Five years of growth predicted for US organic chemical manufacturing
Revenue for the organic chemical manufacturing industry has grown at a relatively strong, but volatile, pace during the past five years. Over the five years to 2017, revenue is set to improve, as downstream demand rises, says a new report from IBISWorld. Rising production and raw material costs will likely cut into profit, but overall growth will occur over the next five years due to growth in the construction sector and a rise in consumer spending.
The organic chemical manufacturing industry has expanded over the five years to 2012. The industry provides raw materials for plastics, paint and adhesive manufacturing, and is expected to increase at an annual average rate of 4.3% to $125.0 billion in 2012. Although the recession lowered demand from end-use customers that caused revenue to drop in 2009, the industry has benefited from increasing demand and consumer spending, with large jumps in revenue occurring before the recession set in.
The economic downturn caused many of the industry''s customers to reduce their production levels as consumer spending fell and the housing and construction sectors declined, IBISWorld industry analyst Radia Amari says. Additionally, changing raw material costs, including oil prices, which rose at an annualized rate of 8.2% over the five years to 2012, compressed industry margins.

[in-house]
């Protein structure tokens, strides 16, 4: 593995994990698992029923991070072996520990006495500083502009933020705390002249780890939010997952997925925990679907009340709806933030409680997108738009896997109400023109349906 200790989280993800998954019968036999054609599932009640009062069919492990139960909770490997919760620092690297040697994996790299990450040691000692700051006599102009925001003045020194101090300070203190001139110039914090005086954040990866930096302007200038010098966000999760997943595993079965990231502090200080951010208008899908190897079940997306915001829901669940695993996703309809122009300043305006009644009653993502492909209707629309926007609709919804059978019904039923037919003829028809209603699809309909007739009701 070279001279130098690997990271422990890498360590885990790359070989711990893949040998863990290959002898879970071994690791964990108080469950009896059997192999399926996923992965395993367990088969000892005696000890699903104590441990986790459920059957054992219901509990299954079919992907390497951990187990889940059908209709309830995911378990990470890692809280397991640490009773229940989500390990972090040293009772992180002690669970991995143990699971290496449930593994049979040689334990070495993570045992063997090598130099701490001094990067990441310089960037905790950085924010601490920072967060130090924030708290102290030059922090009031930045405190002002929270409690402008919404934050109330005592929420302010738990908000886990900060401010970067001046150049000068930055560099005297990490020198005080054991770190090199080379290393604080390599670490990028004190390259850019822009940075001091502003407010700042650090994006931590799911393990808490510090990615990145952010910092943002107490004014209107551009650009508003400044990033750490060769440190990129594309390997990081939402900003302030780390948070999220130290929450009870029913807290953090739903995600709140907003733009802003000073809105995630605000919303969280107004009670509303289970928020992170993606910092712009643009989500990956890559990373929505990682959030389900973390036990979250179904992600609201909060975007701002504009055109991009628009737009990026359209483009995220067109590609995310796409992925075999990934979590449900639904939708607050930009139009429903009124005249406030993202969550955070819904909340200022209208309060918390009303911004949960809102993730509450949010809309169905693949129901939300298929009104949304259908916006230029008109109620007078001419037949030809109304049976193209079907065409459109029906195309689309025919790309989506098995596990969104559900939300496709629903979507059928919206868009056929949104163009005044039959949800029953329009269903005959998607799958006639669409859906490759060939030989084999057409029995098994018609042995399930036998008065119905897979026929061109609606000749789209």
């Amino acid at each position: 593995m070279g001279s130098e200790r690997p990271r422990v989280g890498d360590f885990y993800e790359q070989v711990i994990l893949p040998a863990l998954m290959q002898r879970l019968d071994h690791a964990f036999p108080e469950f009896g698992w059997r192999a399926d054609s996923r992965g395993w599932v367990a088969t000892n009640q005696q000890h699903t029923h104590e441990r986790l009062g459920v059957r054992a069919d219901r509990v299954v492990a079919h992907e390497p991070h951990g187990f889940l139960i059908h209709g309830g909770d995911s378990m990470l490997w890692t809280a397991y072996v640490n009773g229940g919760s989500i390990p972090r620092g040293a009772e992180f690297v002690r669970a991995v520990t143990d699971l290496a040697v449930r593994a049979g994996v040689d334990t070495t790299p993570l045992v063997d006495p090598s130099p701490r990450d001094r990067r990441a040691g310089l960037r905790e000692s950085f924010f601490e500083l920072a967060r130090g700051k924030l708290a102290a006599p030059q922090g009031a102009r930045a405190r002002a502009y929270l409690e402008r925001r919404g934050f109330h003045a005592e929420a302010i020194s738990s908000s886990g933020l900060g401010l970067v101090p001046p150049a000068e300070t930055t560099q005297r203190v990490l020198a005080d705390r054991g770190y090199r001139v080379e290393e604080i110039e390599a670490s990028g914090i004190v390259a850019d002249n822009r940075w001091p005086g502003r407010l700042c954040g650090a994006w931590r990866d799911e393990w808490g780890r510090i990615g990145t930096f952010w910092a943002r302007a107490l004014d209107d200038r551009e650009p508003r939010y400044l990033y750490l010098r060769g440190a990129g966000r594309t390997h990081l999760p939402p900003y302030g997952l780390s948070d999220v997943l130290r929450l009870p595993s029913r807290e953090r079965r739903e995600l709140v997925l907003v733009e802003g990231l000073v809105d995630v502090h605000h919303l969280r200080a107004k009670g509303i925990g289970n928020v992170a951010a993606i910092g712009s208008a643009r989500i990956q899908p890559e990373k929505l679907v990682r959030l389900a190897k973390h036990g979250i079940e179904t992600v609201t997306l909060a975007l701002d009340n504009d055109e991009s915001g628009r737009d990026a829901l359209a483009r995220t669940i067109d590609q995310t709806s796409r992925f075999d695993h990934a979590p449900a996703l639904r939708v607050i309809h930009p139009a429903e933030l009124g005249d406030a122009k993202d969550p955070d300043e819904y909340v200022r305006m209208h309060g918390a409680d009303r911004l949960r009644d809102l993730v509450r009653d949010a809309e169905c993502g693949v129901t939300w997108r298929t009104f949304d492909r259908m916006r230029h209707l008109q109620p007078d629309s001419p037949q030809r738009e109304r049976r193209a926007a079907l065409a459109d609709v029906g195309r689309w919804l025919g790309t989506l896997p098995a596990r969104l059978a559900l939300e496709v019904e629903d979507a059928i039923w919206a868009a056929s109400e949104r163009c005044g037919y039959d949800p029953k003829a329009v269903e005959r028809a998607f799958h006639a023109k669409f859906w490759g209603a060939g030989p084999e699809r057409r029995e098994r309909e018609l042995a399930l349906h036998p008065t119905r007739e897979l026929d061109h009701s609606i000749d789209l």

The economy began to recover in 2010, with higher manufacturing levels increasing demand for organic chemicals. In line with these trends, revenue in 2012 will increase 4.0%, as demand strengthens. However, it will be limited by higher raw material prices in the form of oil. Higher selling prices that offset feedstock costs, together with increased demand for exports and a decline in establishments, will increase industry profit to 6.5% of revenue in 2012.
Over the five years to 2017, demand from key buying industries will expand, driven by higher consumer consumption and an increase in exports. "While industry revenue will increase, rising input costs and potential government regulation will put downward pressure on profitability," Amari says. Because of rising material and operating costs, companies will close underperforming plants and improve production facilities that make the cut. During this period, manufacturing facility numbers are expected to decrease.
The organic chemical manufacturing industry has a low level of concentration, with the top four players accounting for less than 5.0% of industry revenue in 2012. According to the U.S. Census Bureau, nearly 47% of industry companies have fewer than 20 employees, while 76.0% of companies have fewer than 100 employees. Additionally, low barriers to entry, including moderate technological change, will support a low market concentration over the next five years. However, the degree of concentration varies between different product segments. For example, within the gum and wood chemicals product segment, the top four companies account for over 80.0% of the market.
This industry manufactures basic organic chemicals (other than petrochemicals), industrial gases and synthetic dyes and pigments. Key product groups include gum and wood products, cyclic crudes and intermediates, ethyl alcohol and other basic organic chemicals. These products are predominantly intermediates that are used as raw material inputs by other manufacturing industries in the production of downstream products.